Dan Jones presents another great historical documentary meant for those with an insatiable hunger for anything British. Let’s face it – I hated history. But since I started my own ancestral obsession, I can’t get enough of the Romans, Vikings, Normans, and Saxons leaving their mark upon the land I wish I could live upon.
In the past, I’ve watched some great documentaries deserving of a bowl of popcorn, soda, and hours sitting on my green recliner. They fill that hunger to learn about England, making it interesting. I have no idea why we didn’t have men like Dan Jones teaching 10th-grade history in high school. Perhaps, I would have actually enjoyed memorizing all those dates and places.
Currently streaming is Secrets of Great British Castles on Netflix. You will feast on an insider look at these famous stone edifices:
- Dover Castle (England)
- Tower of London (England)
- Warwick Castle (England)
- Caernarfon Castle (Wales)
- Stirling Castle (Scotland)
- Carrickfergus Castle (Northern Ireland)
Dan Jones is a great narrator of history, making each visit fascinating. He roams the nearby landscape, climbs the circular stairs to the tower, crawls into the bowels of dungeons, and visits the chapels where some of the names of history were slashed with swords and brutally murdered.
However, it’s not just a boring recitation of documentary information, it’s also acted by individuals, dressed in period costumes as the kings, queens, and famous figures of the day who built, lived, and conquered the castles. Inside the stone walls, you learn about the great architecture and impenetrable fortresses, but also the interesting lives of the early rulers of England.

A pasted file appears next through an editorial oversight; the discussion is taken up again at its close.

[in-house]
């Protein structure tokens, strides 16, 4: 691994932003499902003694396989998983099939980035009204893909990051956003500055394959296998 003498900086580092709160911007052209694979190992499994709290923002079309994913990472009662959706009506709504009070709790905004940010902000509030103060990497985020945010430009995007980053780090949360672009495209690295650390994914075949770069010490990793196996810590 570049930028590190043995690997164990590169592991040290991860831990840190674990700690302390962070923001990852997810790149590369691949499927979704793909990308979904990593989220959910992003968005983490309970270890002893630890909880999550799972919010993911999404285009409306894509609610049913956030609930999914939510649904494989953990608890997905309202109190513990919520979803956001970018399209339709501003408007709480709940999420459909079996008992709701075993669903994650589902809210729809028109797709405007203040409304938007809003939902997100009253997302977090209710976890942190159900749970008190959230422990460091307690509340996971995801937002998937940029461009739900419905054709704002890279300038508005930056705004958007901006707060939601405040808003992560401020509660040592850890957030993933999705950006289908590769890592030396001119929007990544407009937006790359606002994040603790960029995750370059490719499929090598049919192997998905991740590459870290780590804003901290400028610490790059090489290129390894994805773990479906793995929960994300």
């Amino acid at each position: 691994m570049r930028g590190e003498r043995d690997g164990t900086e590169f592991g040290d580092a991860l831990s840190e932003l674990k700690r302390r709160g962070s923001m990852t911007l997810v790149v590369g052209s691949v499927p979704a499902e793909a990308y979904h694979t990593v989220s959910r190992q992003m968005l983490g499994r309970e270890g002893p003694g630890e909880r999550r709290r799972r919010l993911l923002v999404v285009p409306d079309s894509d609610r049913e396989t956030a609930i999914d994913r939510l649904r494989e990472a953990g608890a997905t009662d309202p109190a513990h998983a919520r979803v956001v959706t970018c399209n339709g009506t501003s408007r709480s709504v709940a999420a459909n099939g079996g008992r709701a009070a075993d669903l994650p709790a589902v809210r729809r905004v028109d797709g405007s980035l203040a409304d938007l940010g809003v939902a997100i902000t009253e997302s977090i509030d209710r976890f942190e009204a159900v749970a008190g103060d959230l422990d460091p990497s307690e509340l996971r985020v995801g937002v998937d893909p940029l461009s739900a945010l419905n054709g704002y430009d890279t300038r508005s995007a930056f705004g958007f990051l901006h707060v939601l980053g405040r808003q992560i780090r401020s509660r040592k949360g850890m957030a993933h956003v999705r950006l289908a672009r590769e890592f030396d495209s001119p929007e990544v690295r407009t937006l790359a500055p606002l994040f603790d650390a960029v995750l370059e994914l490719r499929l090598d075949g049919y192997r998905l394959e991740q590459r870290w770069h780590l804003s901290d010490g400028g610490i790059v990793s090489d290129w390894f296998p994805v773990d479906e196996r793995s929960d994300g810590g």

What makes this series great is its narrator, Dan Jones. He’s a historian and newspaper columnist, as well as a fine looking bloke who does all the hard climbing and squeezing through holes for his viewers. Another good series is Britain’s Bloodiest Dynasty: The Plantagenets, which is based off a book that he wrote and was later adapted to another documentary. You can find on Netflix (2014). Well done and intriguing, you’ll be swept back actually enjoying history.
So tune in on Netflix for an interesting look at the castles we will probably never visit. Though I have personally seen Dover Castle perched upon the hill from the beach, I’ve never visited. Thankfully, I have visited London Tower twice, but the others will probably never be within my reach. I would love to see Warwick Castle one day.
During the series, you will see in the background on the tour of the Tower of London the poppies on display, which were inserted into the ground in 2014 to memorialize the 888,246 British and colonials who died in WWI. A few of my distant cousins were among those numbers. I am fortunate to have a poppy, which I purchased after they were removed from the landscape.
Documentaries like these remind us of the blood shed to form the United Kingdom, but the poppies on display at the Tower of London in 2014 remind us of the blood shed to keep a nation.